September 20, 2019

Walking along Hackney Road in East London, I quickly realised that the aesthetics of the area combined with my obvious lack of sense of direction meant that more time would be spent meandering around. Peering into yet another Victorian-conversion storefront I thought, is this it? No, it was a hairdresser’s window with a misleading display of vintage furniture and plants. Another storefront I passed turned out to be a café covered wall-to-wall with everything from foliage to climbers. It was another ten minutes before I saw a large tropical plant sunbathing outside the façade of Conservatory Archives. I had, predictably and in millennial fashion, found one of Time Out’s “7 best plant shops in London”.

Growing up, the only experience I had with plants involved constant and dire warnings about “killer litter” in the form of potted plants, and so stepping into Conservatory Archives felt like a real revelation. Immediately to my left was a shoulder-height shelf displaying a variety of tiny indoor plants. Over time, I came to learn that while Instagram photos were taken with impressive foliage and cacti in the next room, this shelf is where people, wanting plants but ambivalent about keeping them alive, tentatively picked up a palm-sized cactus or two. Although it was rather uncharacteristic of me, I bought three medium-sized plants on that Sunday, and another three the week after.

As I shared my progress pruning and repotting and DIY-ing insecticides from dishwashing soap, I noticed that my Instagram feed increasingly featured friends doing the same. My personal foray into indoor gardening began because I had woken up one day after three years in my tiny and expensive East London apartment, and felt compelled to walk till my feet touched something that wasn’t artificial. Instead of doing that, I figured what I really needed in my life were plants. As it turns out, my personal epiphany was in fact part of a larger trend with indoor plants: The Royal Horticultural Society reported a 10-15% year-on-year increase across the industry in houseplants since 2013. The internet is, of course, awash with articles diagnosing the trend: Urbanisation! Population density! Instagram! And I believe them—the reality is probably a combination and confluence of all of these things. But what is more intriguing was how people started converging on getting indoor plants as the answer. How did we manage to tacitly organise ourselves around this?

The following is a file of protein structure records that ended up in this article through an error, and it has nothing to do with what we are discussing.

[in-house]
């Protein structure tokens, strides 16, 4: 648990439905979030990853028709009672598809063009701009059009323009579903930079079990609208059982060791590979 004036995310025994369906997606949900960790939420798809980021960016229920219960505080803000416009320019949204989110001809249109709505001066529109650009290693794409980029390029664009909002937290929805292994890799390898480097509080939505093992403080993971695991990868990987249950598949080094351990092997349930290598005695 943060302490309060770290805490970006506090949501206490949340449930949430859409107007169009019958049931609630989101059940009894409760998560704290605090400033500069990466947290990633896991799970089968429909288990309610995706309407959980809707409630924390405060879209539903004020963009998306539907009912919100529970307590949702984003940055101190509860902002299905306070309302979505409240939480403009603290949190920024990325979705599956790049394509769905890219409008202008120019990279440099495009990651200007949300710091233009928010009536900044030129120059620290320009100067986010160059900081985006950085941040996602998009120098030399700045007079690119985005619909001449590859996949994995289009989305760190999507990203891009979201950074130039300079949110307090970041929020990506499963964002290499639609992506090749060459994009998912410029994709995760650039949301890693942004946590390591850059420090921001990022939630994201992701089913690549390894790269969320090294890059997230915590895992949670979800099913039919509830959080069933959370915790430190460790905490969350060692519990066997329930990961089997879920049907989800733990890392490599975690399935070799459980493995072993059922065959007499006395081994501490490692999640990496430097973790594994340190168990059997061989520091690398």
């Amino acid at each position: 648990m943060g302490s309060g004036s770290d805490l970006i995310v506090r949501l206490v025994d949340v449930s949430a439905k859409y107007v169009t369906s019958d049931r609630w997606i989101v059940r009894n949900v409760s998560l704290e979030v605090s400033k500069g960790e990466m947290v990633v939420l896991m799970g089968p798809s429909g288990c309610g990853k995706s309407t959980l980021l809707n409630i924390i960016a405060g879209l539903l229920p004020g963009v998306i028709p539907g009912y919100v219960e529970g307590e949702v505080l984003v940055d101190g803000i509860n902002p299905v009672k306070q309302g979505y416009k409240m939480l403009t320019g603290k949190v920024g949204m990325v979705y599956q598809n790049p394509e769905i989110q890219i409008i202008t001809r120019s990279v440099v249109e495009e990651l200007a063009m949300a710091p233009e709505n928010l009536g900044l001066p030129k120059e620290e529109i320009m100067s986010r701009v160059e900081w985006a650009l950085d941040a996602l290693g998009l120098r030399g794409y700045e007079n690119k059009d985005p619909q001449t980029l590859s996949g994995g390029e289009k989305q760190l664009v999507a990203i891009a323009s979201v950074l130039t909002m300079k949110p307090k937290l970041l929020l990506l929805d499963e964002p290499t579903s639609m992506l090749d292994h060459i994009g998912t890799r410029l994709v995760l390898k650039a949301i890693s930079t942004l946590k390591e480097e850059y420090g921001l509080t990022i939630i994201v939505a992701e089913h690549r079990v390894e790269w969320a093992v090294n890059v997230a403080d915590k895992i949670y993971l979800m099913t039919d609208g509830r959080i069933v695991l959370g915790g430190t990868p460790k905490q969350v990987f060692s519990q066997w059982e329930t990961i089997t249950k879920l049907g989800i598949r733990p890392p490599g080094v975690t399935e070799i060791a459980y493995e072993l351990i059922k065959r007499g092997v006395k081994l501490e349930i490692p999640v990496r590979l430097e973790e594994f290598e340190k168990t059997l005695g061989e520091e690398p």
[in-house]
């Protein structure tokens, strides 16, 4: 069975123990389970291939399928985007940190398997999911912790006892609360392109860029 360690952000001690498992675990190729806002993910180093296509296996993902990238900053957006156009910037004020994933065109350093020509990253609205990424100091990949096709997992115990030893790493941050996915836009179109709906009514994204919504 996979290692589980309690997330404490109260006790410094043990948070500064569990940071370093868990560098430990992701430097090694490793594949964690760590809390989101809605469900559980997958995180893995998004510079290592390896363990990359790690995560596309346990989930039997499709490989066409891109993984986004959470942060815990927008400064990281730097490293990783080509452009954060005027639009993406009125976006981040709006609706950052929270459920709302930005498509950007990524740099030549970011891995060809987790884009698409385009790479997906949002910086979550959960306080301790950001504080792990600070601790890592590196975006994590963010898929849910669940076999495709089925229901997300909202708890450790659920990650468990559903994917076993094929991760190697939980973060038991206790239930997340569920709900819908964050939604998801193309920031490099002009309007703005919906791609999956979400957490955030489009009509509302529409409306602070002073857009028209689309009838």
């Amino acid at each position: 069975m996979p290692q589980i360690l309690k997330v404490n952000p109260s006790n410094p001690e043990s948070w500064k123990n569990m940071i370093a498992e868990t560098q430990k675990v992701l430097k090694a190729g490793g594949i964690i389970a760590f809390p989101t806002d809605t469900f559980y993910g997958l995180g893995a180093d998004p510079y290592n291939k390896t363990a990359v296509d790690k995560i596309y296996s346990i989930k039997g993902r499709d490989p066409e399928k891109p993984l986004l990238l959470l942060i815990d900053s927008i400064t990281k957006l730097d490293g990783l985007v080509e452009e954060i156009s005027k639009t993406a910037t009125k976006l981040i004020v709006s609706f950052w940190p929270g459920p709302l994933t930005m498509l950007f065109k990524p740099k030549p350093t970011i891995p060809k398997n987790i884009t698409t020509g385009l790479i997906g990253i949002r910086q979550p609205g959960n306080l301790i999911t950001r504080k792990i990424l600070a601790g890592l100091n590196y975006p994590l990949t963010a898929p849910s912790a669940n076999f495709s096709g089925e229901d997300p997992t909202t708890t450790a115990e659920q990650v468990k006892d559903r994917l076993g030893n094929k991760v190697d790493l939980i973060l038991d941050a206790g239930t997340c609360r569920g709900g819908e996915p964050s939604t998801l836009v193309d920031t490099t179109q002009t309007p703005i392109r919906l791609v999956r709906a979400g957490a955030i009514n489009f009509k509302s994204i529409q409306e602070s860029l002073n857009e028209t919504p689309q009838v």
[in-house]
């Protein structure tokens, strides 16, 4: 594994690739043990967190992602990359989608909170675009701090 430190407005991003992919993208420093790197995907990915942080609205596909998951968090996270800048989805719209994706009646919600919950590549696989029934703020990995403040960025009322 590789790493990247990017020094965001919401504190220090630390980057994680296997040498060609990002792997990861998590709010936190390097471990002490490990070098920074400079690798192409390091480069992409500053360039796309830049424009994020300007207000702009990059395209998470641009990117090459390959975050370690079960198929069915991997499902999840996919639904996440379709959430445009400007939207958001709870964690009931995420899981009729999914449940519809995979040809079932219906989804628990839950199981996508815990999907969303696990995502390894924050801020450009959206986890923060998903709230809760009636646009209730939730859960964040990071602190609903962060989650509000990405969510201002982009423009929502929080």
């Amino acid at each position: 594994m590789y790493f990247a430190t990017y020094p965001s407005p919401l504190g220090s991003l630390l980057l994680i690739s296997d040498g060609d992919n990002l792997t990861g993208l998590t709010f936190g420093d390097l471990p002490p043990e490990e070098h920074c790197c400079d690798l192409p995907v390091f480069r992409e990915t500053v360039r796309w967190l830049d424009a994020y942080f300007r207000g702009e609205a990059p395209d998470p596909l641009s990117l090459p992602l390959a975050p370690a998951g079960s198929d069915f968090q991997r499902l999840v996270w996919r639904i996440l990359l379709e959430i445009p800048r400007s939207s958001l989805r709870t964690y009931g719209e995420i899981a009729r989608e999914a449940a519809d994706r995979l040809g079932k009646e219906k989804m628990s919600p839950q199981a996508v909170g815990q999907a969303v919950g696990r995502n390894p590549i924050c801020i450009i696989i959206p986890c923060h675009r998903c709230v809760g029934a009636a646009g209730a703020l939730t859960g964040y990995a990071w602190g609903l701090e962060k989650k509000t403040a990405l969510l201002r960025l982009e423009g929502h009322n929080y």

Karl Ove Knausgård, writing in his part-biography part-commentary, So Much Longing in So Little Space: The Art of Edvard Munch, ponders the role of biography in a work of art. He gives the example that while a well-informed reader in the Middle Ages would have been able to distinguish between different book illustrators of the time, for us, the style expresses one thing and one thing only: the medieval. After some time has passed since the creation of a work (or any work), the more apparent it becomes that the particular person who made it plays less of a role than the culture in which it found expression. In a similar way, my and others’ sudden interest in gardening as well as the culture commentary debating what it all means, seems nuanced and important in the moment. But in introspect, only demonstrates the spirit of the time. The way then, Knausgård argues, to make work that goes beyond is to question what we’ve taken for granted in our environment, to express something more than simply the social background that we’ve inherited.

I was mulling over this when I encountered another instance of inadvertently participating and expressing a sentiment of my time. I have a favourite brick-and-mortar bookstore where I go every other weekend to stock up on books that I’ll probably never have time to finish reading. There I saw The Magic of Tidying Up right next to The Joy of Leaving Your Shit All Over the Place. I used to laugh at these things, but this time I felt a surge of rage. I told myself I was being ridiculous, pushed the rage away, and instead eavesdropped for a few minutes on a couple arguing over the merits of Noam Chomsky. I went back to the front to catch up with my friend and before I could say anything, he said to me, “I’m so f***ing angry. Look at these goddamn books.” He picked up a bestseller and read the title to me in a mocking tone and questioned, “What’s with all these hyperbole and reductionism? Do people not care at all?” Not only did I not have satisfactory answers to my friend’s questions, I became more puzzled by how my unspoken, personal response had again corresponded to those close to me and to the larger social trend.

We are deeply entrenched in our surroundings, which some may call “culture” or “social reality”: people, objects, even ways of seeing and being—that it is hard to see its profound influence and impact on us. Returning to Knausgård may provide us with one possible answer: we need to have a new language—a new way of talking about our experiences—so that we can talk about things that are ingrained or taken for granted. This is not radically new, we’ve known for a long time that language shapes and often constrains the way we think, and we’ve always heard artists and other creatives talk about “telling the truth” in their work. Perhaps the truth may then lie in the parts of us that remain unchanged after we’ve peeled away the inherited social norms, so let’s see how long my newfound love for plants will last.